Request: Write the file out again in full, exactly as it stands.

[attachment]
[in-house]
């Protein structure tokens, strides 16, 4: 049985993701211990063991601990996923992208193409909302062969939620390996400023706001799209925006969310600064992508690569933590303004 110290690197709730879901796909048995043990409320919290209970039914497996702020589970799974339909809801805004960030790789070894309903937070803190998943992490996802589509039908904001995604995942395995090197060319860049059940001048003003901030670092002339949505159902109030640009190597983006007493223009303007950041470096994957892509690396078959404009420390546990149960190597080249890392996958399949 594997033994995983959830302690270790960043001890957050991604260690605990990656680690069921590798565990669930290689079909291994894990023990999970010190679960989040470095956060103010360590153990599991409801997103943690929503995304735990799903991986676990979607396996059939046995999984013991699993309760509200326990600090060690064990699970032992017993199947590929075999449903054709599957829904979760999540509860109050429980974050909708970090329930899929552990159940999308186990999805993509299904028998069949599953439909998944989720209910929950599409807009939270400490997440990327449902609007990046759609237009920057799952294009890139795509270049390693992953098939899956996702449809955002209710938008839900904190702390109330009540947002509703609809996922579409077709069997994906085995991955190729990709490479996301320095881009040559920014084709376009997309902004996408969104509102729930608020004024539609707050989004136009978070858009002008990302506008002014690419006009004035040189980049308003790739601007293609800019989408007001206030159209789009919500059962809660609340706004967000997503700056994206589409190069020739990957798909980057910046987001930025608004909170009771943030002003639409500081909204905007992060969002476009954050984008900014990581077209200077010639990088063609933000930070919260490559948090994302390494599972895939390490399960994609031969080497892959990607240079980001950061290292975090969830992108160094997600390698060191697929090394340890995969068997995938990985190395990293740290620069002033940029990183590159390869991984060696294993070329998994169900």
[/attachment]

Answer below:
[in-house]
């Protein structure tokens, strides 16, 4: 049985993701211990063991601990996923992208193409909302062969939620390996400023706001799209925006969310600064992508690569933590303004 110290690197709730879901796909048995043990409320919290209970039914497996702020589970799974339909809801805004960030790789070894309903937070803190998943992490996802589509039908904001995604995942395995090197060319860049059940001048003003901030670092002339949505159902109030640009190597983006007493223009303007950041470096994957892509690396078959404009420390546990149960190597080249890392996958399949 594997033994995983959830302690270790960043001890957050991604260690605990990656680690069921590798565990669930290689079909291994894990023990999970010190679960989040470095956060103010360590153990599991409801997103943690929503995304735990799903991986676990979607396996059939046995999984013991699993309760509200326990600090060690064990699970032992017993199947590929075999449903054709599957829904979760999540509860109050429980974050909708970090329930899929552990159940999308186990999805993509299904028998069949599953439909998944989720209910929950599409807009939270400490997440990327449902609007990046759609237009920057799952294009890139795509270049390693992953098939899956996702449809955002209710938008839900904190702390109330009540947002509703609809996922579409077709069997994906085995991955190729990709490479996301320095881009040559920014084709376009997309902004996408969104509102729930608020004024539609707050989004136009978070858009002008990302506008002014690419006009004035040189980049308003790739601007293609800019989408007001206030159209789009919500059962809660609340706004967000997503700056994206589409190069020739990957798909980057910046987001930025608004909170009771943030002003639409500081909204905007992060969002476009954050984008900014990581077209200077010639990088063609933000930070919260490559948090994302390494599972895939390490399960994609031969080497892959990607240079980001950061290292975090969830992108160094997600390698060191697929090394340890995969068997995938990985190395990293740290620069002033940029990183590159390869991984060696294993070329998994169900």